The study sought then to provide more information regarding the use of CSC as a protein ingredient in lactating cow diets.

Feeding trial details

During the feeding trial, 48 mid-lactation dairy cows received one of three diets for eight weeks, the researchers said. “The CSC was produced by dry extruding whole cottonseed at 121 to 149°C for 12 to 20 s,”​ they added.

The diets included a control diet (CONT) with both soybean meal (SBM) and soybean expeller meal (ESM), a diet (CSRDP) with cottonseed cake (CSC) and ESM, or a diet (CSRUP) with both CSC and SBM, they said. Soybean hulls were used to balance the level of crude protein (CP) and neutral detergent fiber concentrations.

“All diets were calculated to contain 1.56 Mcal of NEl/kg,”​ they added.

Feed and feed ingredient samples were collected throughout the trial for analysis, the researchers said. Feed intake was tracked, and milk production was noted for each cow at every milking and milk samples were gathered each week to check for fat, protein, lactose, MUN and somatic cell count (SCC).

Cow initial body weight was measured and a body condition score (BCS) established, they said. Final body weight and BSC were recorded at the end of the trial.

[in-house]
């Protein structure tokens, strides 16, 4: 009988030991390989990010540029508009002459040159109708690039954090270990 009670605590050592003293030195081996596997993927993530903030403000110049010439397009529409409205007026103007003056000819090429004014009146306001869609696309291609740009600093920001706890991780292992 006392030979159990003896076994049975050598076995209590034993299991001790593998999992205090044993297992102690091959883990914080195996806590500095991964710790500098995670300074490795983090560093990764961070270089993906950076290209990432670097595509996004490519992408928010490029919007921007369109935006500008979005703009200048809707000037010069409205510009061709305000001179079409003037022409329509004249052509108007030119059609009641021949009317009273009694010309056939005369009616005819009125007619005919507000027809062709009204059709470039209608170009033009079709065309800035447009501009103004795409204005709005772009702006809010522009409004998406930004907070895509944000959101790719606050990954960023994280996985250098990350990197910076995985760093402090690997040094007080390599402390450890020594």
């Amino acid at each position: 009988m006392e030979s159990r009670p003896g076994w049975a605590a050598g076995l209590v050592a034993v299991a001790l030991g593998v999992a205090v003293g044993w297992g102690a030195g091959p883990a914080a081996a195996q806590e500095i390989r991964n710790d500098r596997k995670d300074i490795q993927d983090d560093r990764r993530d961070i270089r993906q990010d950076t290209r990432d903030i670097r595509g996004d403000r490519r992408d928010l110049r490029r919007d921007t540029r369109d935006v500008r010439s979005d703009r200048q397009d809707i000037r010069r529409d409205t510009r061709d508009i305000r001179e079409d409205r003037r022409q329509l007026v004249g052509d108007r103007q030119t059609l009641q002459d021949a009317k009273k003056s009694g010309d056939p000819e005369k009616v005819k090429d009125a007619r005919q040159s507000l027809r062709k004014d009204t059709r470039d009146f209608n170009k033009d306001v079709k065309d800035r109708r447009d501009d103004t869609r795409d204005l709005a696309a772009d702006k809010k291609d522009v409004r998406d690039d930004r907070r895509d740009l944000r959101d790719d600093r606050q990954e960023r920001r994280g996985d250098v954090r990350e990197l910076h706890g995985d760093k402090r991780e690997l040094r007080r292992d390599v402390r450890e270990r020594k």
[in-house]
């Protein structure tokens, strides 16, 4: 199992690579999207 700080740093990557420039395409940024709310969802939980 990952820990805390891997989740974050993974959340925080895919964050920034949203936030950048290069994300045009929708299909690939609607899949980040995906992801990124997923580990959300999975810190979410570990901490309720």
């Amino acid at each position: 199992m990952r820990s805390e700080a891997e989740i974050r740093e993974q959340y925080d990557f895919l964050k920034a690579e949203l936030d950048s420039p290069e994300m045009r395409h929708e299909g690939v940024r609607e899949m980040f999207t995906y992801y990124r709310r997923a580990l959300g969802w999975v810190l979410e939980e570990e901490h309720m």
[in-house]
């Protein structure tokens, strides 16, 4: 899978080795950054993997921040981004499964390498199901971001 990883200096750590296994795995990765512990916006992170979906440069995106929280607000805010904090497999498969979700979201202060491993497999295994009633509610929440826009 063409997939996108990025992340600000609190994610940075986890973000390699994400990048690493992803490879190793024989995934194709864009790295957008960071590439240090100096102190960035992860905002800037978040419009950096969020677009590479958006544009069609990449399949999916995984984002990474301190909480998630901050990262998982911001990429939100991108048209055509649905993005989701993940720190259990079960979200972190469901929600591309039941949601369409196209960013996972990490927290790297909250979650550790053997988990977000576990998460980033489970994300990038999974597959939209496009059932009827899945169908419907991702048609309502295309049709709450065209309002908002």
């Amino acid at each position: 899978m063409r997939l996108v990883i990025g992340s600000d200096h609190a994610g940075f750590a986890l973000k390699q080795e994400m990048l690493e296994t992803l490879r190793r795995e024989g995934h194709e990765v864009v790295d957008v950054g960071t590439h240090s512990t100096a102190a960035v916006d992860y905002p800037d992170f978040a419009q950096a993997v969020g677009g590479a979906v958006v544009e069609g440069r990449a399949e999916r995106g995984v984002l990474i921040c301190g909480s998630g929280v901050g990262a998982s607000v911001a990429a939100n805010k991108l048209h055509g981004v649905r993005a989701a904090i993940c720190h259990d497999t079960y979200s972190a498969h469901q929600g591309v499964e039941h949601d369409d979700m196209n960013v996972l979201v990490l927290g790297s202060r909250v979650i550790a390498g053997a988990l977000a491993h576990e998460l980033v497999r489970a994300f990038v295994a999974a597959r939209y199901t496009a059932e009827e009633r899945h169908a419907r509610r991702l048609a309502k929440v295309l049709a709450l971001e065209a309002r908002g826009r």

During the ingredient analysis, CSC was found to have concentrations of rumen undegradable protein (RUP) and rumen degradable protein (RDP) between those of SBM and ESM, the researchers said.

“The intestinal digested protein concentration in CSC was 30.20% of CP, which was slightly greater than that in SBM (25.85% of CP) but less than that in ESM (65.90% of CP),” ​they said. “Total-tract digestible protein was less for CSC compared with SBM and ESM.”

Overall, no differences were noted for dry matter intake (DMI) during the feeding trial based on diet, they said.  The yields of milk, protein, fat, lactose, solids not-fat and ECM were similar for all diets and the percentages of milk fat, lactose and solids not-fat were “not different.”

“However, milk protein percentage was less for CSRDP (2.84%) compared with CONT (2.96%) but was not different from CSRUP (2.90%),”​ the researchers said. “Concentrations of MUN were lowest for CSRDP compared with CONT and CSRUP (7.58, 8.56, and 9.27 mg/dL, respectively).”

Body weight and body condition score changes based on treatment were not observed, they said. “Efficiency of production (ECM/DMI) was not different among treatments and averaged 1.27,”​ they added.

“Results of this trial indicate that the CSC can be substituted for SBM or ESM without affecting intake or milk yield and composition,” ​the researchers said. “The lower MUN observed for CSRDP suggests that substituting the CSC for SBM may have limited degradable N [nitrogen].”

Source: Applied Animal Science

Title: Production responses to diets supplemented with soybean meal, expeller soybean meal, or dry-extruded cottonseed cake by lactating dairy cows

Authors: N.W. Webb, J.K. Bernard, S. Tao